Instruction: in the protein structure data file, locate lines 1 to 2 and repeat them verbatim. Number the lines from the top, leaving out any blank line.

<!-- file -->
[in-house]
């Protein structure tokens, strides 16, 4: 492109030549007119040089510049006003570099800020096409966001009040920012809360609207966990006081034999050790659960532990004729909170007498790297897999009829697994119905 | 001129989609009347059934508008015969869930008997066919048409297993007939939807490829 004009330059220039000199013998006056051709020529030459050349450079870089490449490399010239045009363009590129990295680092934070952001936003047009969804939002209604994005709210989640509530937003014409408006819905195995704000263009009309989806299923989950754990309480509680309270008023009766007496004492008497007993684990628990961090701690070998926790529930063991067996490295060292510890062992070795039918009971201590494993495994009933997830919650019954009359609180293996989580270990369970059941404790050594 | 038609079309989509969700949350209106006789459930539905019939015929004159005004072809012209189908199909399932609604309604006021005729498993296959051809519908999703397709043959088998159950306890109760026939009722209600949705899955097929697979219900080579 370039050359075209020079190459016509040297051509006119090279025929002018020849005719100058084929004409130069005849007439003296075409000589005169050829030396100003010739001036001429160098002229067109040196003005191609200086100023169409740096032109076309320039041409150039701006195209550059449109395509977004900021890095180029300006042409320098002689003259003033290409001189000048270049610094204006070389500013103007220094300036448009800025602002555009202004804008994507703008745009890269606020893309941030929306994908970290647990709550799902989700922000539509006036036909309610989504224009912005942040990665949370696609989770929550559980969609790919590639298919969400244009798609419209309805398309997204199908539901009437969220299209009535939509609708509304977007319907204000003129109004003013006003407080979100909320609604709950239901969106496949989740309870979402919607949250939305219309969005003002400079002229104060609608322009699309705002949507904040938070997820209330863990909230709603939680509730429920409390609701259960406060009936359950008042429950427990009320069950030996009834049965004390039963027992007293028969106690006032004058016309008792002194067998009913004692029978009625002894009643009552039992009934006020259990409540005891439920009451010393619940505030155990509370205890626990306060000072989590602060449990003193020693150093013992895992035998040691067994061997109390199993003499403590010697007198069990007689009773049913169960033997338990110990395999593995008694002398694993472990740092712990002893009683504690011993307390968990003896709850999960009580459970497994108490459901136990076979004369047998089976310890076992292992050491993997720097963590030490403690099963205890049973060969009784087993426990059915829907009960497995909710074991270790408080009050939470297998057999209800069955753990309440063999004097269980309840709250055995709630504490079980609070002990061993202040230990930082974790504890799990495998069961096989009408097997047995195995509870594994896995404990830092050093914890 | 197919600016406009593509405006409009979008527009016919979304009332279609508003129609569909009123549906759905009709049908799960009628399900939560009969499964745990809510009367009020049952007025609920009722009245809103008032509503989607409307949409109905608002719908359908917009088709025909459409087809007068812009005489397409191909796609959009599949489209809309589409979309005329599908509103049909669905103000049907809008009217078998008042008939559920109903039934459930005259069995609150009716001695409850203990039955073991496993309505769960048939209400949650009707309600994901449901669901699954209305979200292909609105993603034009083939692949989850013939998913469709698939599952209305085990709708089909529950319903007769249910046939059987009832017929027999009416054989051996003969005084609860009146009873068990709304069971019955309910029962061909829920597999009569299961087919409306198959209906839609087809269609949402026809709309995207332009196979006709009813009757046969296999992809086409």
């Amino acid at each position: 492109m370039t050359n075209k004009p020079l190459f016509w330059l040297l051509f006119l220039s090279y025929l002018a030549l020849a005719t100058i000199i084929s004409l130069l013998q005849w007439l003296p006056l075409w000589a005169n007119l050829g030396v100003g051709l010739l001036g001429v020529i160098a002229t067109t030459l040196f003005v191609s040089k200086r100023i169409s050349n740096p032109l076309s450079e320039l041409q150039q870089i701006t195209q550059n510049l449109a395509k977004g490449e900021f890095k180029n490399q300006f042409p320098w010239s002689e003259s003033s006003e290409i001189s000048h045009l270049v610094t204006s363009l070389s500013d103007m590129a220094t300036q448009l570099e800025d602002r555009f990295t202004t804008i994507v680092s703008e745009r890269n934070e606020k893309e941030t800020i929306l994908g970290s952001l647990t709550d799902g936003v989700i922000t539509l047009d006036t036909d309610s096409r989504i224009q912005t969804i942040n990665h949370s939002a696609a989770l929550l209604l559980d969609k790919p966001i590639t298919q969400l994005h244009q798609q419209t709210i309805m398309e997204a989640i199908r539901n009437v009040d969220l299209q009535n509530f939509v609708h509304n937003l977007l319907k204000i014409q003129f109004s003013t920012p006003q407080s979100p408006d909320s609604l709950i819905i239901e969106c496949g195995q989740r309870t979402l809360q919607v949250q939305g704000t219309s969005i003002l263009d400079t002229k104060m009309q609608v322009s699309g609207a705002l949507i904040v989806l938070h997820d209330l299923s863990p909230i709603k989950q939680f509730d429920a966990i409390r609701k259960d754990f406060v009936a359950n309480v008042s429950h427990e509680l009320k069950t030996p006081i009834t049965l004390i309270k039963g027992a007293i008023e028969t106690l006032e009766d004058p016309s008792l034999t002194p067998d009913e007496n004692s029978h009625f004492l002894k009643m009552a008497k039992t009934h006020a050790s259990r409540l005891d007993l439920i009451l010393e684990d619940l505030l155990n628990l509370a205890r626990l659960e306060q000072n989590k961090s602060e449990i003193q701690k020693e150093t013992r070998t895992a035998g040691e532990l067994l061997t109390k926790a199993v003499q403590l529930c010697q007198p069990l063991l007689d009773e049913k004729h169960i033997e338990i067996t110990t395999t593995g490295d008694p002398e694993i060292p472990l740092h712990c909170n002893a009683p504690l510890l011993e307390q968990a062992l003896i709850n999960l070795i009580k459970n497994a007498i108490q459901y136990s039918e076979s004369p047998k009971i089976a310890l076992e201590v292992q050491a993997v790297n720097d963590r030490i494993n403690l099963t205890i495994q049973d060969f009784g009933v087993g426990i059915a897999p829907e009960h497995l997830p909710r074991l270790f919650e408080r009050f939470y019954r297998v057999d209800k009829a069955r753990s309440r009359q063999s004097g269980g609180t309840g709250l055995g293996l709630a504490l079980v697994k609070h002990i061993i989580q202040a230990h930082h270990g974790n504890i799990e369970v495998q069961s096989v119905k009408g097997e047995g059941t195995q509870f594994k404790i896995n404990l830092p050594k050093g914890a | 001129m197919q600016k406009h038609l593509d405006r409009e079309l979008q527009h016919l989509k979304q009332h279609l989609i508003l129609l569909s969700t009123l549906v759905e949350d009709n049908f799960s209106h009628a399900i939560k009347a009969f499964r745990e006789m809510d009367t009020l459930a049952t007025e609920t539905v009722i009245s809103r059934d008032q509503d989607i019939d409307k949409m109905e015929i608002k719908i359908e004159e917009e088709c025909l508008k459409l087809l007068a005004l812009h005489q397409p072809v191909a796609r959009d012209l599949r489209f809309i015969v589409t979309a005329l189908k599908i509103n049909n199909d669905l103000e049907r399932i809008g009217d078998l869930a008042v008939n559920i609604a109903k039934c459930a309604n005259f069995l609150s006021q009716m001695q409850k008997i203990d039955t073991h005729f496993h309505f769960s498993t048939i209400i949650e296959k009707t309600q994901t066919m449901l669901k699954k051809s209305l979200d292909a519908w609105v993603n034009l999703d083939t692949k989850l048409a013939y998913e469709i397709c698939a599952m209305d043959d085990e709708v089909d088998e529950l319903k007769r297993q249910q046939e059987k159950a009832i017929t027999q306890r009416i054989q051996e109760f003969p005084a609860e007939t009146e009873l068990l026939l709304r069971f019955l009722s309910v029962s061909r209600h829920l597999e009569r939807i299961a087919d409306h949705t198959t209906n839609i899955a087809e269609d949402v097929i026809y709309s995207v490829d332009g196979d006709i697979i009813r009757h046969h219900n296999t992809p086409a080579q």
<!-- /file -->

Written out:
[in-house]
């Protein structure tokens, strides 16, 4: 492109030549007119040089510049006003570099800020096409966001009040920012809360609207966990006081034999050790659960532990004729909170007498790297897999009829697994119905 | 001129989609009347059934508008015969869930008997066919048409297993007939939807490829 004009330059220039000199013998006056051709020529030459050349450079870089490449490399010239045009363009590129990295680092934070952001936003047009969804939002209604994005709210989640509530937003014409408006819905195995704000263009009309989806299923989950754990309480509680309270008023009766007496004492008497007993684990628990961090701690070998926790529930063991067996490295060292510890062992070795039918009971201590494993495994009933997830919650019954009359609180293996989580270990369970059941404790050594 | 038609079309989509969700949350209106006789459930539905019939015929004159005004072809012209189908199909399932609604309604006021005729498993296959051809519908999703397709043959088998159950306890109760026939009722209600949705899955097929697979219900080579 370039050359075209020079190459016509040297051509006119090279025929002018020849005719100058084929004409130069005849007439003296075409000589005169050829030396100003010739001036001429160098002229067109040196003005191609200086100023169409740096032109076309320039041409150039701006195209550059449109395509977004900021890095180029300006042409320098002689003259003033290409001189000048270049610094204006070389500013103007220094300036448009800025602002555009202004804008994507703008745009890269606020893309941030929306994908970290647990709550799902989700922000539509006036036909309610989504224009912005942040990665949370696609989770929550559980969609790919590639298919969400244009798609419209309805398309997204199908539901009437969220299209009535939509609708509304977007319907204000003129109004003013006003407080979100909320609604709950239901969106496949989740309870979402919607949250939305219309969005003002400079002229104060609608322009699309705002949507904040938070997820209330863990909230709603939680509730429920409390609701259960406060009936359950008042429950427990009320069950030996009834049965004390039963027992007293028969106690006032004058016309008792002194067998009913004692029978009625002894009643009552039992009934006020259990409540005891439920009451010393619940505030155990509370205890626990306060000072989590602060449990003193020693150093013992895992035998040691067994061997109390199993003499403590010697007198069990007689009773049913169960033997338990110990395999593995008694002398694993472990740092712990002893009683504690011993307390968990003896709850999960009580459970497994108490459901136990076979004369047998089976310890076992292992050491993997720097963590030490403690099963205890049973060969009784087993426990059915829907009960497995909710074991270790408080009050939470297998057999209800069955753990309440063999004097269980309840709250055995709630504490079980609070002990061993202040230990930082974790504890799990495998069961096989009408097997047995195995509870594994896995404990830092050093914890 | 197919600016406009593509405006409009979008527009016919979304009332279609508003129609569909009123549906759905009709049908799960009628399900939560009969499964745990809510009367009020049952007025609920009722009245809103008032509503989607409307949409109905608002719908359908917009088709025909459409087809007068812009005489397409191909796609959009599949489209809309589409979309005329599908509103049909669905103000049907809008009217078998008042008939559920109903039934459930005259069995609150009716001695409850203990039955073991496993309505769960048939209400949650009707309600994901449901669901699954209305979200292909609105993603034009083939692949989850013939998913469709698939599952209305085990709708089909529950319903007769249910046939059987009832017929027999009416054989051996003969005084609860009146009873068990709304069971019955309910029962061909829920597999009569299961087919409306198959209906839609087809269609949402026809709309995207332009196979006709009813009757046969296999992809086409």